Water quality parameters

Water quality parameters are divided into physical, chemical and biological. Examples of physical water quality parameters are temperature, salinity and turbidity. Examples of chemical water quality are heavy metals, pH, nitrate and phosphorus. Examples of biological water quality parameters are pathogens and indicator microorganism.  


  1.  Temperature

Temperature is an important water quality parameter because it affects the degradation rate of the biodegradable pollutants. Temperature also affects the level of dissolved oxygen in water. Moreover, temperature affects the treatment efficiency of both water and wastewater. Sharp increases or decreases of temperature cause high adverse impacts on the ecological system.
Click here to learn more!


  1. pH

Considerable changes in water pH usually occurs as a result of industrial discharges. This in turn make the water unsuitable for drinking and other uses for industry and agriculture. 
Click here to learn more!


  1. Dissolved oxygen

Dissolved oxygen (DO) is an important water quality parameter as it gives a good idea about how healthy the water is. High dissolved oxygen concentrations are usually associated with clean water while low dissolved oxygen are associated with polluted water. Dissolved oxygen in water is usually reduced due to organic pollution or due to thermal discharges from industries. Very low dissolved oxygen in water has adverse effects on most flora and fauna including fish and might lead to extinction. 
Click here to learn more!  


  1. Salinity

High salinity in water makes it unsuitable for drinking and other usages such as agriculture and industry. High salinity may be caused by natural sources such as the geological structure of soil or by man-made pollutants. 
Click here to learn more!


  1. Electrical conductivity

Electrical conductivity is determined by the concentrations of ions and cations that conduct electricity. High salinity is associated with high electrical conductivity. Pollutants from urban, agricultural and industrial sources usually increase the electrical conductivity of water and make it unsuitable for usage.
Click here to learn more!


  1. Turbidity

High turbidity in water adversely affects its flora and fauna and makes the water unsuitable for drinking and other uses. 
Click here to learn more!


  1. Biochemical oxygen demand (BOD)

Biochemical oxygen demand (BOD) is indirect measure of the amount of biodegradable organics in water. It is the amount of oxygen consumed by microorganisms to biodegrade the organics in water. The unit of BOD is mg DO per liter. Chemical oxygen demand (COD) is used to refer to the concentration of all the organic materials.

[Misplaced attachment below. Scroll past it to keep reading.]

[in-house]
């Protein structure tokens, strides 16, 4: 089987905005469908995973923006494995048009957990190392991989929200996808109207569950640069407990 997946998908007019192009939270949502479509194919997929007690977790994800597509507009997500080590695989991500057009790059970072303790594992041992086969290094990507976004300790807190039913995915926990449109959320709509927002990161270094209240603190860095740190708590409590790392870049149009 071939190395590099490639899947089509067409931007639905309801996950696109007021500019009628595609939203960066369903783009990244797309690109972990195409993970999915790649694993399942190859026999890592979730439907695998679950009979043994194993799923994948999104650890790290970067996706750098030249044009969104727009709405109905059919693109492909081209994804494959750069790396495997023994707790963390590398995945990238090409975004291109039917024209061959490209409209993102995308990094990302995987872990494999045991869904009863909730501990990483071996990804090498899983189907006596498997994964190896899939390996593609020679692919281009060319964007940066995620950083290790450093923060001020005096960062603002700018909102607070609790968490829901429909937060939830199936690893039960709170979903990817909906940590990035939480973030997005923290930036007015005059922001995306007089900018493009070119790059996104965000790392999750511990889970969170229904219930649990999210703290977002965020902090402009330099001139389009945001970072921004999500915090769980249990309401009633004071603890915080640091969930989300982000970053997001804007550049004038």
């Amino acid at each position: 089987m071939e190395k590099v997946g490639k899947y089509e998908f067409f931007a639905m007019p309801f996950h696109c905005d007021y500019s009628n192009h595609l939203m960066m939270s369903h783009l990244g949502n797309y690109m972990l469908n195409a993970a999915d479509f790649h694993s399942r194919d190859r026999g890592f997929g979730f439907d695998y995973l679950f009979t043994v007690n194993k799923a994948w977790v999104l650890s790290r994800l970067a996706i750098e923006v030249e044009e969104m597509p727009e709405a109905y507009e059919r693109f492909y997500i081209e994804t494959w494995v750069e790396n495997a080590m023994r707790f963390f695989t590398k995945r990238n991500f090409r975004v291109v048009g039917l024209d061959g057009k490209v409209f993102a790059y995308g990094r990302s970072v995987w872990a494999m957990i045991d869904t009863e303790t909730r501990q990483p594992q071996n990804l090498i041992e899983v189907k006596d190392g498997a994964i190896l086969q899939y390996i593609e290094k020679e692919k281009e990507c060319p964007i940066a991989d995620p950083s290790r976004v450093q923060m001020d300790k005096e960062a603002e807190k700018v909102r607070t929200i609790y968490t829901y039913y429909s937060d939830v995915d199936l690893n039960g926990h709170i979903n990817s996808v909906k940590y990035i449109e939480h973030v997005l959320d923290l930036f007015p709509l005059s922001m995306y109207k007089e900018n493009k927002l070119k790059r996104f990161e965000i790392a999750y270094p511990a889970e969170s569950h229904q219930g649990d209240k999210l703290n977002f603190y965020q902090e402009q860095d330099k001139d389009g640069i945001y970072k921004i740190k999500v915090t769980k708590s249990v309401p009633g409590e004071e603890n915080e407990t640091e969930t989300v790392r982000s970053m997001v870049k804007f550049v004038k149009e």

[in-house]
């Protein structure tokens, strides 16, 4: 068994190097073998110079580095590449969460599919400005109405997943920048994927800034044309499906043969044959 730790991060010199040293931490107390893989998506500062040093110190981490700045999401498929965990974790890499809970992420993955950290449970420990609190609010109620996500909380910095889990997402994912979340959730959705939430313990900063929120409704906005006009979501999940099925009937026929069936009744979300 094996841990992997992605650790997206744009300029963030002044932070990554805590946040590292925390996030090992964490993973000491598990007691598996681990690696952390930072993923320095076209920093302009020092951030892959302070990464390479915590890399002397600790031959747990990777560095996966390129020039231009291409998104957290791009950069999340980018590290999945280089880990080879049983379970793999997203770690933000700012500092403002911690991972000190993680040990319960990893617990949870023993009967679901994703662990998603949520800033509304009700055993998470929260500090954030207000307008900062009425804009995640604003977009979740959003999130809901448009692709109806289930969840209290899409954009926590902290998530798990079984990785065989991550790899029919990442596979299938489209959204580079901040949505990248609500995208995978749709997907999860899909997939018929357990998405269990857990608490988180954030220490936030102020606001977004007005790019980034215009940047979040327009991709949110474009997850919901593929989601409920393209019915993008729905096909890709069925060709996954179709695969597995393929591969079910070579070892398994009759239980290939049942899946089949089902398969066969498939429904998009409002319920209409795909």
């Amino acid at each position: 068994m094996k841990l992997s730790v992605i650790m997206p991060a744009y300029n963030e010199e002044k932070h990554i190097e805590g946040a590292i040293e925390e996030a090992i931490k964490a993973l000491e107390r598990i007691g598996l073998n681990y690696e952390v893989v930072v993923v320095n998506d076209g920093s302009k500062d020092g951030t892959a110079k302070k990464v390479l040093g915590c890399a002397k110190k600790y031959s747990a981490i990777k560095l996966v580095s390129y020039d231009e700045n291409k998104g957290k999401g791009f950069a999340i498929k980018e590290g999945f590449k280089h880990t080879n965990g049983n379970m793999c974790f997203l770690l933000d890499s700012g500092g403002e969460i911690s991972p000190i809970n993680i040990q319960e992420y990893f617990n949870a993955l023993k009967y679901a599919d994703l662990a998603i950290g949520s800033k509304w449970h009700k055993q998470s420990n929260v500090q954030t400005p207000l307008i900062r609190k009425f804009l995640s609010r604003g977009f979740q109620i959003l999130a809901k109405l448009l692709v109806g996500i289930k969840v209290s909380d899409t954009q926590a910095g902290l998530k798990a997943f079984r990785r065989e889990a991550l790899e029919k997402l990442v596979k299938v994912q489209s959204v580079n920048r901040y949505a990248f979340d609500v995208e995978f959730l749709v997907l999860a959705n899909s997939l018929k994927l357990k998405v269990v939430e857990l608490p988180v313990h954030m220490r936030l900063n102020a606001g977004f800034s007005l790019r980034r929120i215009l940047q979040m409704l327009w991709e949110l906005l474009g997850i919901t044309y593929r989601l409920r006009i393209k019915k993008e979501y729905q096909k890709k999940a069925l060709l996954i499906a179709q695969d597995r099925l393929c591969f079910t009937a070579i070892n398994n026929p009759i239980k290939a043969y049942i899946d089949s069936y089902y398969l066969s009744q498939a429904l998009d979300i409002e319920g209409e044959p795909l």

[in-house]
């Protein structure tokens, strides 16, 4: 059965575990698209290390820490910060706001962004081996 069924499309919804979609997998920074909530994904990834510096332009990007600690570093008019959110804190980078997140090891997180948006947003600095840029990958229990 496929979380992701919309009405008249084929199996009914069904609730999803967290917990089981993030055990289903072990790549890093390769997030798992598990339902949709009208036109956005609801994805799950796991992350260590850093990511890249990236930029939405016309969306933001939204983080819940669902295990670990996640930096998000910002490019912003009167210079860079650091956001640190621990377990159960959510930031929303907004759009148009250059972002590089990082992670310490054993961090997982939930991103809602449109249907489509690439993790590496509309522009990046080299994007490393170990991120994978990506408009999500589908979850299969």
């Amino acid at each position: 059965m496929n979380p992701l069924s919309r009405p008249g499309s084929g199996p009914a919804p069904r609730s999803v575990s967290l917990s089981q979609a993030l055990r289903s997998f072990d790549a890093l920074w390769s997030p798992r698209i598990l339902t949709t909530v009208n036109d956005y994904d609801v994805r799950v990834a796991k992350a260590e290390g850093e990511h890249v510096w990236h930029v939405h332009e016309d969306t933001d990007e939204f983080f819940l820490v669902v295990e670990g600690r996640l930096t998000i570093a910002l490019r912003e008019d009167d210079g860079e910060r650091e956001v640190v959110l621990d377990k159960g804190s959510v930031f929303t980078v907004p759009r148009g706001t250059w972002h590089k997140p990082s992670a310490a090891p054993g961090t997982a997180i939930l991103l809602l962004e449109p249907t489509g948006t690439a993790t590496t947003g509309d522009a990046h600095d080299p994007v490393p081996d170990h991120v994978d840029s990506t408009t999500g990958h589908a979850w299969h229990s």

Click here to learn more!


  1. Ammonia, nitrite and nitrate

These are usually caused from the discharges of agricultural and industrial sources and causes eutrophication of water bodies. Also, high concentrations of these pollutants make the water unsuitable for drinking and industrial usage.
Click here to learn more!


  1. Phosphorus

Presence of phosphorus is caused by untreated discharges from domestic, agricultural and industrial sources. High concentrations of phosphorus cause eutrophication  and make the water unsuitable for drinking and industrial usage.   
Click here to learn more!


  1. Heavy metals

Heavy metals such as lead and mercury are dangerous and hazardous pollutants even at minute concentrations. They are mainly introduced to the environment from industrial sources. 
Click here to learn more!


  1. Pathogens

Pathogens are disease (such as cholera, typhoid and dysentery) causing microorganisms such as Shigella bacteria, Vibrio cholerae bacteria and Salmonella typhi bactera. They mainly reach to the water bodies from the discharges of untreated sewage.
Click here to learn more!   


  1. Indicator microorganisms

Indicator microorganisms such as total coliform, fecal coliform, fecal streptococci and  E-coli are used to indicate the possibility of sewage pollution in  the water. The higher the coliform bacteria concentration, the higher the possibility of having pathogens in water. Due to the difficulty to diagnose pathogens, indicator organisms are used instead.
Click here to learn more!

  1. What does “eutrophication”mean?

Eutrophication refers to an increase of nutrients in a water body. It is a natural process but when it is accelerated by natural or human causes it is an issue for concern. Many human activities have led to widespread eutrophication in rivers, streams, lakes, and oceans around the world impacting water quality and biodiversity. As a natural process, eutrophication is part of the aging of water bodies which tend to be very low in nutrients when they form. As streams feed them, they carry nutrients which foster plant life, ultimately allowing other species to grow as well.
However, eutrophication can be rapidly accelerated by human activities, in which case it is known as “nutrient pollution.” Fertilizer and manure runoff from farms is a leading cause of eutrophication around the world. As these nutrients enter the water supply, they induce an explosion of plant life and algae which dramatically reduces the amount of available oxygen in the water, ultimately choking out animal species and creating a so-called “dead zone.”

  1. What is the reason for turbidity in surface waters?

Turbidity is an important parameter in views of drinking waters and some industrial waters (food and drinks). Turbidity of domestic, industrial wastes and rain waters are rather high. High turbidity of water occurs when hung solid hinder the pass of the light through the water. Main substances causing turbidity are kaoline, silisium, organic substances, microscopic organisms, calcium carbonate, aliminium hydroxide, iron hydroxide or similar substances  (Bayraklı et al, 2001).